The imagery that accompanied my reading of Ian McEwan’s much-debated new novel, Solar, was of diving in coral seas: one minute passing through a colourful, entrancing wonderland, and the next hitting a sandbar. McEwan is revered for his understanding and evocation of the ways of the human heart, but from the perspective of one close to the book’s subject matter of renewable energy, it hits too many bumps in this area to make for a comfortable, flowing journey.

One minute we are dealing with the compelling intricacies of a man’s bumbling progress through decades of romantic entanglements; the next we are confronted with two-dimensional supporting cast members and frog-marched through somewhat flat, wooden depictions of the field of energy research.

Which may not, of course, matter to many readers. They may even delight in an entire book anchored around a boringly selfish, shallow and irksome protagonist who seems immune to personal growth of any kind. If I have missed the wit or clever irony of this, or the central point of the novel, I will not be the first to have done so. However, it seems to me that if art is to somehow put itself into the service of the greater good, it might do so more effectively if some level of audience support could be given to a character depicted as trying to do the world that same favour.

It’s not as if ‘greens’ do not already labour under a great many wider misapprehensions over who we are or why we do what we do. We are often seen as just another interest group, rather than caring, intelligent people who have recognised the implications of these complex, interwoven problems. The book’s narrative features an unhelpful ellipsis of the development of Michael Beard’s interest in ‘saving the planet’. It is assumed, not described. It would have been interesting and not least because he starts out as something of a sceptic.

Two especially entertaining sections stayed with me. One features the ridiculous press reaction over comments taken badly at a press conference, and the other a confrontation with potential fatherhood. There are some truths here, but the depth and vividness of the evocation serve to highlight the artificial, instrumental nature of the material on energy. They are qualitatively very different, despite McEwan’s clear immersion in the latter. For example, the speech Beard gives around page 150 is an excellent synthesis of current thinking on problems and energy-generation solutions. However, this in turn underlines a central criticism of the book: that McEwan/Beard never ventures from generation, ‘supply-side’ considerations.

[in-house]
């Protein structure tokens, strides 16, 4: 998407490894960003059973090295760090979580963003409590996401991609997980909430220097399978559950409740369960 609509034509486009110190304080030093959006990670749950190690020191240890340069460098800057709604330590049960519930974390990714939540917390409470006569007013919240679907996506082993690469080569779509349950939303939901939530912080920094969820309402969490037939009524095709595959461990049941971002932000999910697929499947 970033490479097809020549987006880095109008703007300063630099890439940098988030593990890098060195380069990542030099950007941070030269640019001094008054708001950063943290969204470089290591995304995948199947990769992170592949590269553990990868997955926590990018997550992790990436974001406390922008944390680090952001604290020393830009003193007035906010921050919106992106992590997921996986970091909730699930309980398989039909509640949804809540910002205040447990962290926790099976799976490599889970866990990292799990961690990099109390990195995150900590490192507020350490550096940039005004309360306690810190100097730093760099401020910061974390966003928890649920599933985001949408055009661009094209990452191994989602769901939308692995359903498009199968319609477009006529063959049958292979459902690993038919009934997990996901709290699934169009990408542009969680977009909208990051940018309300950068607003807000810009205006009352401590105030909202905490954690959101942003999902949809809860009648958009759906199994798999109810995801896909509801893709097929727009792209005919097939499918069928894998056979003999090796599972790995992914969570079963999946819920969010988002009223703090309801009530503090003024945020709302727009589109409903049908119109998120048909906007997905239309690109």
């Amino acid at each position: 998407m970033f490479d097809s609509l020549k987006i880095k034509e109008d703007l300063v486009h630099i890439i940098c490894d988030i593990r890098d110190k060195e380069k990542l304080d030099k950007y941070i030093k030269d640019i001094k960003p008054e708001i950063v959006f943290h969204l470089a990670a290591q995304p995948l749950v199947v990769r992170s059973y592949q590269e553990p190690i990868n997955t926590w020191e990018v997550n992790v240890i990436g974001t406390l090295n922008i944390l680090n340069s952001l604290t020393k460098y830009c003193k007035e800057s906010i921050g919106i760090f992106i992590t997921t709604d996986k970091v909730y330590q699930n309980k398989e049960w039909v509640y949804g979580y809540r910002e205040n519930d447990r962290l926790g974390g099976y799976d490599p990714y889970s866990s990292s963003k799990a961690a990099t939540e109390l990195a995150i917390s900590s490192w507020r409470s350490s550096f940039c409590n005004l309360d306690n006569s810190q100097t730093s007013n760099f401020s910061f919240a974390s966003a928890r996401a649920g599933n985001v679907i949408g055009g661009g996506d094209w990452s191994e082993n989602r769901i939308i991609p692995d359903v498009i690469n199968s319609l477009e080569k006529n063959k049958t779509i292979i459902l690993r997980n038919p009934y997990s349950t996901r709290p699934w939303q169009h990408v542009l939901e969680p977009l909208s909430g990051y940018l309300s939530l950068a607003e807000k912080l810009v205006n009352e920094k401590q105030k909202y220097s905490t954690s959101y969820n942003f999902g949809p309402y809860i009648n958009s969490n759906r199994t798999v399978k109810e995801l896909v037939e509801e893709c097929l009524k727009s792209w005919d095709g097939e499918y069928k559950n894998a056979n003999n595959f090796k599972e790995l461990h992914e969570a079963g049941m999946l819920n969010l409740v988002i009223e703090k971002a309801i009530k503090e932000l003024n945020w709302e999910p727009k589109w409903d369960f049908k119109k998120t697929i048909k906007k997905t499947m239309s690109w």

Energy efficiency is desperately in need of investment, of sexing up. It is cheaper, faster, and fundamental to the establishment of a decentralised energy system based on renewable energy, yet here it gets no mention. Global warming is solved in the mind of the audience by simply switching energy sources.

Where the book scores low again is on its thin exploration of nuclear power as a solution. A number of green thinkers and ‘doers’ are listed as if to make watertight the appeal to some industry-standard ‘facts’. After all the joys of Beard’s artificial photosynthesis system have been expounded, nukes then ride into the picture at the end to undermine the very thrust of the book itself. Unless, as I mentioned, I missed the point.

Much of the book actually deals with the ageing, fattening, lusting, non-developing Beard. His growing list of health complaints, which he does little or nothing to address throughout the book, could be seen as a metaphor for the wealthy chunk of global society that is refusing to engage effectively – at this point knowingly dancing towards the edge of the cliff, earbuds rammed firmly in and trying to drown out all talk of approaching danger by turning up the iPod.

Or maybe it is my professional distortion. Being around so many other active people gives one the sense of forward motion, despite the national and international news giving very little hint that we are going to change direction before hitting the cliff edge. A recent article told of the slim prospect of getting a global climate deal. As if there is a choice!

Techno-fixes won’t be enough, whether from solar or nuclear fuels. We need teamwork, participation and efficiency and, just as importantly, stories that get closer to the complexity of the subject than Solar manages to.

Miguel Mendonça is a writer and sustainability advocate.